Miscommunication or Missed Communication?

If miscommunication were causing delays and failures in project completion in your business, and sales were clearly identified as being lost to the same causes, and over half your workforce identified it as causing stress, wouldn’t you actually want to deal with it? Apparently not, according to recent findings from an investigation by The Economist Intelligence Unit between November 2017 and January 2108 of 403 senior executives, managers and junior staff at US companies. The risk of miscommunication was clearly identified as having a huge impact on the bottom line of business. The full survey and article can be found by clicking here.

The top 3 causes of this poor communication are identified as different communication styles, unclear responsibilities and time pressures. But not far behind these were a lack of strong leadership and personal differences amoung colleagues. As the article suggests, clearly managers need to tailor their communication styles to those around them in order to be effective.

Interestingly, 65% of the respondents said that face-to-face meetings are a very effective mode of communication, irrespective of the generation of person surveyed. However, those from the millennial and Gen X demographics do use social media and instant messaging every day in a work context. To connect with these colleagues, managers need to incorporate these alternative modes of communication. Equally, as those from the younger generations rise to leadership they also need to ensure they are using communication styles and modes that reach the older members of their teams. Key then, is the ability to adapt your communication style and mode in order to reach across generations.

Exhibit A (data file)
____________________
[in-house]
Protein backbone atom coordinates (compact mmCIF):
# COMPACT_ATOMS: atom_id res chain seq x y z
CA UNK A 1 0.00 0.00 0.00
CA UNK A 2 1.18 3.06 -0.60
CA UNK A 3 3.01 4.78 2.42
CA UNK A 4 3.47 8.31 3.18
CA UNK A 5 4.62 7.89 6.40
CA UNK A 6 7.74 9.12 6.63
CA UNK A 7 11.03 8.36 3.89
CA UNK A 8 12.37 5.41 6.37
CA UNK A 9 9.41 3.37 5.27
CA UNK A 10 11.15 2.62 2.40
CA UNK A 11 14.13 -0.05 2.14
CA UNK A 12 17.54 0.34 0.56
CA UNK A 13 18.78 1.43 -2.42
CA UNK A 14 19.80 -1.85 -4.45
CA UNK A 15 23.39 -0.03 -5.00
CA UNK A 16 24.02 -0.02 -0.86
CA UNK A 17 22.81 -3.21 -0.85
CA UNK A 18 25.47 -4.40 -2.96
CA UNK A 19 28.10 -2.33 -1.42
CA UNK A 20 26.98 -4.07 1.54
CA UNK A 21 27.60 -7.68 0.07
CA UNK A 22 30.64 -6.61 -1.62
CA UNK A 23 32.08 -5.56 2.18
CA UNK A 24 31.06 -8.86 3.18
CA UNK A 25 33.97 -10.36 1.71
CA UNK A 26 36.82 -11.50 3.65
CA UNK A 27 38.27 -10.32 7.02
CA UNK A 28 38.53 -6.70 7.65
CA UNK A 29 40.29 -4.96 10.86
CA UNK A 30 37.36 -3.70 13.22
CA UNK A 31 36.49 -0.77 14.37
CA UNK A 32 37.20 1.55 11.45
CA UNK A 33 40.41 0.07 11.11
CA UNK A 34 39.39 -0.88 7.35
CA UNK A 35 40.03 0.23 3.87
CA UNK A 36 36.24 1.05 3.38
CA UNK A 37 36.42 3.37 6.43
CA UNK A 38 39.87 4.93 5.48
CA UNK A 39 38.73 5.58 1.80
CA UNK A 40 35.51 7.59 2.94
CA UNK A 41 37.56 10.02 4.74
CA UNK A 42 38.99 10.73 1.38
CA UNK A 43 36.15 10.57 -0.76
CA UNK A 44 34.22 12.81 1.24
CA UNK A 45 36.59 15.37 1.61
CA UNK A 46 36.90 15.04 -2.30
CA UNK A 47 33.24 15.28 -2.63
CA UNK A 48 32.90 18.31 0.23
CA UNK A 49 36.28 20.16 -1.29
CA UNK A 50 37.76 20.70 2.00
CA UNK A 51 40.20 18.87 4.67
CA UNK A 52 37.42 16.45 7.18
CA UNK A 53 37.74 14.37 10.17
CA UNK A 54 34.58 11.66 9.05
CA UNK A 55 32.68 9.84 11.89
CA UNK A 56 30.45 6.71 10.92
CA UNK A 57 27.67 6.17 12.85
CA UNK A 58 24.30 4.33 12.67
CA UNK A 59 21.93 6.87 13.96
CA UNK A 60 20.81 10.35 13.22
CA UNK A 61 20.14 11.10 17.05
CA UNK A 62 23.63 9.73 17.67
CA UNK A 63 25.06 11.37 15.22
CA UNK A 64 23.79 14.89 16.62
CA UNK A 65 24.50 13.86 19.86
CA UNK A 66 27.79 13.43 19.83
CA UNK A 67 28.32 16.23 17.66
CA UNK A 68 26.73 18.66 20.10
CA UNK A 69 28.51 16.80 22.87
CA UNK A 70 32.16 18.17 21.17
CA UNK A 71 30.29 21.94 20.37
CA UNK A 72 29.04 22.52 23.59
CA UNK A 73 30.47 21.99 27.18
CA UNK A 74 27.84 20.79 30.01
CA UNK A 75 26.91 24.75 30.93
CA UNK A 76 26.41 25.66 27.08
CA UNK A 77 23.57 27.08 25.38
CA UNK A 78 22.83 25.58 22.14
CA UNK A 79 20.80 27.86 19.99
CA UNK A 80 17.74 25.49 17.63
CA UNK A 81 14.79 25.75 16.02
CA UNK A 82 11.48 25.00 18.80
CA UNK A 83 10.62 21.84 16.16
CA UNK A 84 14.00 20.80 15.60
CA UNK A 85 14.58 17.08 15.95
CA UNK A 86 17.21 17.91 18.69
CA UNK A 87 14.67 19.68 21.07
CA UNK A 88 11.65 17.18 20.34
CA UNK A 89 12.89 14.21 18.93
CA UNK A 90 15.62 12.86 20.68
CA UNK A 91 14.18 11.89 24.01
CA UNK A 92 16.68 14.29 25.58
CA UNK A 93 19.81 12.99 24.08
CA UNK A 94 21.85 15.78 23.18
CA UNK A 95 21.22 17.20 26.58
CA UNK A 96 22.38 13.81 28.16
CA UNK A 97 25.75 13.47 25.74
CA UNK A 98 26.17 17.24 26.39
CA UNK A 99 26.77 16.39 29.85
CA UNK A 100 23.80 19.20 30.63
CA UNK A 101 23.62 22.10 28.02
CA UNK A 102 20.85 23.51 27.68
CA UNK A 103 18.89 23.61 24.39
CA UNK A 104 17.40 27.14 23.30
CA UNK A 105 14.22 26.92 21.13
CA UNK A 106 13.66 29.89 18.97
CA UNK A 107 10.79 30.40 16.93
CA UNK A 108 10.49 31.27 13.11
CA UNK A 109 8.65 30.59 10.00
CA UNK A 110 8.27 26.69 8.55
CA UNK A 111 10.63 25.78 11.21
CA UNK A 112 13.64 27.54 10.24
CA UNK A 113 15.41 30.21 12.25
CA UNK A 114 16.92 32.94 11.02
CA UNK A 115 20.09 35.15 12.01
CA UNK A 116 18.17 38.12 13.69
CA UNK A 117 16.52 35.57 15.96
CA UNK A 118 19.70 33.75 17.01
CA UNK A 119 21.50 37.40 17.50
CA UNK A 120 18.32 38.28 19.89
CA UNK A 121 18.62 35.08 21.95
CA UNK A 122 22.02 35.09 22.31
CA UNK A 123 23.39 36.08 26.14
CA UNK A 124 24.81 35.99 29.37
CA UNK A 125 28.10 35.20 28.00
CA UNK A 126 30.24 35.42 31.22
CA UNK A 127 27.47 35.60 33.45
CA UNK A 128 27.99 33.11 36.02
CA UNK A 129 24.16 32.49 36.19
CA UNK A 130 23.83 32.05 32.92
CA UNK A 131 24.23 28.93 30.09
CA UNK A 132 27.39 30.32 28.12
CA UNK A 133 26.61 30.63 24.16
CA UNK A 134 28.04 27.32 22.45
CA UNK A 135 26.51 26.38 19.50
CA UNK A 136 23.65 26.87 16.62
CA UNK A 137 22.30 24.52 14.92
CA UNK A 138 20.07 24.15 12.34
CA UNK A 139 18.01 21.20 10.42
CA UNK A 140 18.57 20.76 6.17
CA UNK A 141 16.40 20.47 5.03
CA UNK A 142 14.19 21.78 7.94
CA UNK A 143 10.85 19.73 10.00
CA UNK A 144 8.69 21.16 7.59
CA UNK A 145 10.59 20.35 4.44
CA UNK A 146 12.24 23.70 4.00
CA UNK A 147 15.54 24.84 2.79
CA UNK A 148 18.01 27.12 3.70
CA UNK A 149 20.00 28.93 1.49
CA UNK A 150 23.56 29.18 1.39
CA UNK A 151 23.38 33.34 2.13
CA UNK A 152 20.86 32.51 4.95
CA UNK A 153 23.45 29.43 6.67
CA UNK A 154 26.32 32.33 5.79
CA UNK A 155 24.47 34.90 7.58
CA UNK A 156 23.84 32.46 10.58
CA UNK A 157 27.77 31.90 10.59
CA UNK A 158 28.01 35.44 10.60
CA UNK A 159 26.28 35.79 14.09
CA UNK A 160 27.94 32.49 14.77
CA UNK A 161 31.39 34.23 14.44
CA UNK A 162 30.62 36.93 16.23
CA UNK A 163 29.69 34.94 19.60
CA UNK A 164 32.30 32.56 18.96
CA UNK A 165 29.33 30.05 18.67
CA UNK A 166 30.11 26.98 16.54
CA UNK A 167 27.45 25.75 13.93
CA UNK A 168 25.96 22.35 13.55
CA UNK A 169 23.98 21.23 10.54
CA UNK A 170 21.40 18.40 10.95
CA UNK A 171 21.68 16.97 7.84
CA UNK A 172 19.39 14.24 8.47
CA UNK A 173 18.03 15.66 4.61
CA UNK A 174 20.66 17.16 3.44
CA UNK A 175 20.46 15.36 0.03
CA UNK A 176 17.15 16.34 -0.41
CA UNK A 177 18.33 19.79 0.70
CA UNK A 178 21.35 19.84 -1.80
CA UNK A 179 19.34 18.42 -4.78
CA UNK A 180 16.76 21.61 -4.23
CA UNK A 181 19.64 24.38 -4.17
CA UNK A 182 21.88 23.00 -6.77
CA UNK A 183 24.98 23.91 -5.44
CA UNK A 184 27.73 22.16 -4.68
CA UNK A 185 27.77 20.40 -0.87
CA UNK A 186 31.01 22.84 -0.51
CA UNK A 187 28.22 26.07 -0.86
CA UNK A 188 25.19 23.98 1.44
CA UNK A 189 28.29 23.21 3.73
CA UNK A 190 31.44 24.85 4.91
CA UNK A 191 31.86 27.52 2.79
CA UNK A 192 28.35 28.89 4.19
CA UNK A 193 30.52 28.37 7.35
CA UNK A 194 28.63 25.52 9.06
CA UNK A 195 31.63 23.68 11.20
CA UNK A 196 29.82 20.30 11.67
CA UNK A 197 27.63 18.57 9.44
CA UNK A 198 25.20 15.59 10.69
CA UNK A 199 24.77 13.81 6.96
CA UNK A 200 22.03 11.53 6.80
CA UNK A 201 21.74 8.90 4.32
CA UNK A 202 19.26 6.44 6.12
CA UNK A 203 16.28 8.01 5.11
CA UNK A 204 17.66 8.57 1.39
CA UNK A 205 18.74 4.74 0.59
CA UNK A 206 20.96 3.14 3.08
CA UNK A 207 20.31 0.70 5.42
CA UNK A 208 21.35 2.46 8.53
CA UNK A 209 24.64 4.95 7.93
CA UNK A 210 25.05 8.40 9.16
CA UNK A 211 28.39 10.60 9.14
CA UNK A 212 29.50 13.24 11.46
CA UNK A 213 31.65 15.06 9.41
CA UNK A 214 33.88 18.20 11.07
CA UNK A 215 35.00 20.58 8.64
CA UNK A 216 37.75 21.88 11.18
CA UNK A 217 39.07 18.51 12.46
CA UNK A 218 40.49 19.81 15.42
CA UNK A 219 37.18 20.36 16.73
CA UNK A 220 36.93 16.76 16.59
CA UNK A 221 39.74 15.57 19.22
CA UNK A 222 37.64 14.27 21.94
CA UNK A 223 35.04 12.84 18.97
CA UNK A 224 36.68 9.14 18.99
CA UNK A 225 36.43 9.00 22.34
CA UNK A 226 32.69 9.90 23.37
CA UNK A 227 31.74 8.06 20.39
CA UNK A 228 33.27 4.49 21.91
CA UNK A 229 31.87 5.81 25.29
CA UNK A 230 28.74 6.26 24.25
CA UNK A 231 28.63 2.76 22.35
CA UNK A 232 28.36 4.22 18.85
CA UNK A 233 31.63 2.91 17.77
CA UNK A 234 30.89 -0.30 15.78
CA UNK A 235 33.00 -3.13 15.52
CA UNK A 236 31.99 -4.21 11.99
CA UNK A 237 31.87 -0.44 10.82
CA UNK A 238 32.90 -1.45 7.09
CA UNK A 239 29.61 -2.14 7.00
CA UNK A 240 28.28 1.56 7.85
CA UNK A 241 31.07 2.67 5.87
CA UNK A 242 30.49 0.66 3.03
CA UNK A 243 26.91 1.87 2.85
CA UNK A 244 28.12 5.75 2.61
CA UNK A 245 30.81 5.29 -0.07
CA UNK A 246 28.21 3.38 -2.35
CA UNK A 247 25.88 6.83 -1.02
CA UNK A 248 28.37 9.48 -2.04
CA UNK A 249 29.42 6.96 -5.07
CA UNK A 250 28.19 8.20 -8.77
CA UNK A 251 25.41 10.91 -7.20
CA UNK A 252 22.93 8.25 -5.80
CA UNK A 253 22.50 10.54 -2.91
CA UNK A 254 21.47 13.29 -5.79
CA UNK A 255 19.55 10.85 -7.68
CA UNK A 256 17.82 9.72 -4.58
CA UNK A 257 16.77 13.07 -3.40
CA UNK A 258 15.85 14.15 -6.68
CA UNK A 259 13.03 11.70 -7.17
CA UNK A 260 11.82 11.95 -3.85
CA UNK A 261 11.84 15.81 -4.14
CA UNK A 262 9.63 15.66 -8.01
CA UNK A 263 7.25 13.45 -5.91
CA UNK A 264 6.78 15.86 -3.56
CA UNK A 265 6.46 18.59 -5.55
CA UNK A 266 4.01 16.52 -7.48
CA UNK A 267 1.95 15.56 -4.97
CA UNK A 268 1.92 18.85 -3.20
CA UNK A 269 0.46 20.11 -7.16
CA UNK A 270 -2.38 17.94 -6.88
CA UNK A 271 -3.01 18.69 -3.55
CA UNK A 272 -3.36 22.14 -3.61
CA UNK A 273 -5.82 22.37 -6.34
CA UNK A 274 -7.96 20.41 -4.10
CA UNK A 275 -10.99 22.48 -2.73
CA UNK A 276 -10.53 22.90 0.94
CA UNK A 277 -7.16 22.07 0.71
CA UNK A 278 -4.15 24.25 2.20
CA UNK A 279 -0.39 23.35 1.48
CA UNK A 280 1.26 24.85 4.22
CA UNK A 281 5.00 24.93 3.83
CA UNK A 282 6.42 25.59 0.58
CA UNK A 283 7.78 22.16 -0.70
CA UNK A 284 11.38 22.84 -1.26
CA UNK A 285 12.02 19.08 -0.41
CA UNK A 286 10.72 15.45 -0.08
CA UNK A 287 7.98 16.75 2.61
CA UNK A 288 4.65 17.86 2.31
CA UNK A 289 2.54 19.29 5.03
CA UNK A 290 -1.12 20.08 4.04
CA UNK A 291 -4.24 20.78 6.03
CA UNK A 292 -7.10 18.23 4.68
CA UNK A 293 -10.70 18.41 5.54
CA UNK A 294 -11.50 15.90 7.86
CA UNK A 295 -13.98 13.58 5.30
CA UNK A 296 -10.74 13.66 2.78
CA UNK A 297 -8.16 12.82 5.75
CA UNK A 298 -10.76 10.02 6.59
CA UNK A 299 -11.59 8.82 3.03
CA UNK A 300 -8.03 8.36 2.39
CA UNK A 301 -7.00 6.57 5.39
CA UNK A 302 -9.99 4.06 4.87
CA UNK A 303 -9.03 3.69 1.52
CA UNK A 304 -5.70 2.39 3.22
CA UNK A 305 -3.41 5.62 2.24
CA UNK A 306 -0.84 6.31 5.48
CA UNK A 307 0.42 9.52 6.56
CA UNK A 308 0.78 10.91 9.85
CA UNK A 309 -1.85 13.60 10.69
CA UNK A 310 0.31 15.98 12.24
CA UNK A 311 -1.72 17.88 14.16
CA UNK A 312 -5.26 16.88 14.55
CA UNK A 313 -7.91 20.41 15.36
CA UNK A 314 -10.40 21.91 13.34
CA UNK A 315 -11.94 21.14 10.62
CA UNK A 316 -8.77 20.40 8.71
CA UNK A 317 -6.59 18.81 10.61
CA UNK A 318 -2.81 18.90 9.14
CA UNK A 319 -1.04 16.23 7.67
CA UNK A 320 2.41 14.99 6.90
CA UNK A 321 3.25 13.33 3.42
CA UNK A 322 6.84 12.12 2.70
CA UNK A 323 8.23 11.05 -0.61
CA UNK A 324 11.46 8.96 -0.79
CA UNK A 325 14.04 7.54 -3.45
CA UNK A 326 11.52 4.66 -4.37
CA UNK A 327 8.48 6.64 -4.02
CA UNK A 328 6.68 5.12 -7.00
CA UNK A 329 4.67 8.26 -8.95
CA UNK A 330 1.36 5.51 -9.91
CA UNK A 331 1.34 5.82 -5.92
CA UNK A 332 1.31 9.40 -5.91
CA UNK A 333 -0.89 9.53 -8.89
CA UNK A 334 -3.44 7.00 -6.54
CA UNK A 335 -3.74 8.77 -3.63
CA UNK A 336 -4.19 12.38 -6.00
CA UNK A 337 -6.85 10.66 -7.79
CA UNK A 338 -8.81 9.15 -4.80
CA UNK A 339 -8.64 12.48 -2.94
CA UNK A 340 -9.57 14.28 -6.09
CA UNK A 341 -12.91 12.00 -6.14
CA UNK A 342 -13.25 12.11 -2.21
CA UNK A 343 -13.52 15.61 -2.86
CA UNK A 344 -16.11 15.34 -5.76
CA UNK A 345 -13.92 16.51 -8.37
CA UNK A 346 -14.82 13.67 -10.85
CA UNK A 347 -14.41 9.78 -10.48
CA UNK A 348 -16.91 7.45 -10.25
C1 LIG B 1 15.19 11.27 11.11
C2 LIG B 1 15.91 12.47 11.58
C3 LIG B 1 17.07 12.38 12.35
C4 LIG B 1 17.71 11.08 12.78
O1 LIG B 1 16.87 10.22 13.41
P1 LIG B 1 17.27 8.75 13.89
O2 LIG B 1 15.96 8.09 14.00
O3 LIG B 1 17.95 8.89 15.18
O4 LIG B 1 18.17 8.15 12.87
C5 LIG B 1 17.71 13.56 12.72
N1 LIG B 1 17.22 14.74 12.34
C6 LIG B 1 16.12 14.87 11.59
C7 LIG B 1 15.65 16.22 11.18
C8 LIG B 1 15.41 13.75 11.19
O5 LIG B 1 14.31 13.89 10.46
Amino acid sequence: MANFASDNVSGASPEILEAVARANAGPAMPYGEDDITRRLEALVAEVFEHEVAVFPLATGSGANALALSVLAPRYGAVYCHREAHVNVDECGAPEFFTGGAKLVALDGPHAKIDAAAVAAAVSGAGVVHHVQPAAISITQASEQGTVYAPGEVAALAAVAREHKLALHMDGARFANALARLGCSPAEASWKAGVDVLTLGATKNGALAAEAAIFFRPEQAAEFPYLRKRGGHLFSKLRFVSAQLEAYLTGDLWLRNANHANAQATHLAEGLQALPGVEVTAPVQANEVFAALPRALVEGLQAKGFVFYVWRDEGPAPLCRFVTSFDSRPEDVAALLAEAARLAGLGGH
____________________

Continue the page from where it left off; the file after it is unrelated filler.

While most respondents (60%) reported using emails every day, only 40% recognised it as a very effective means of communication. To address this, the survey identified virtual-based tools, video conferencing, presentation decks and white boards as being much more effective.

The article proposes that the following steps can assist in reducing workplace miscommunication:

  • Having clearer goals for every scheduled meeting
  • Having a wider range of communication tools to use
  • Firm-wide training for employees in communication, including awareness of communication differences and what the best applications of various tools are.

In summary, the article is succinct yet punchy in the information it provides, some of which provides evidence for what we might intuitively already know. A highly recommended read. And the Avondale Business School (ABS) can assist you in fine-tuning your workplace communications, just contact us via abs@avondale.edu.au

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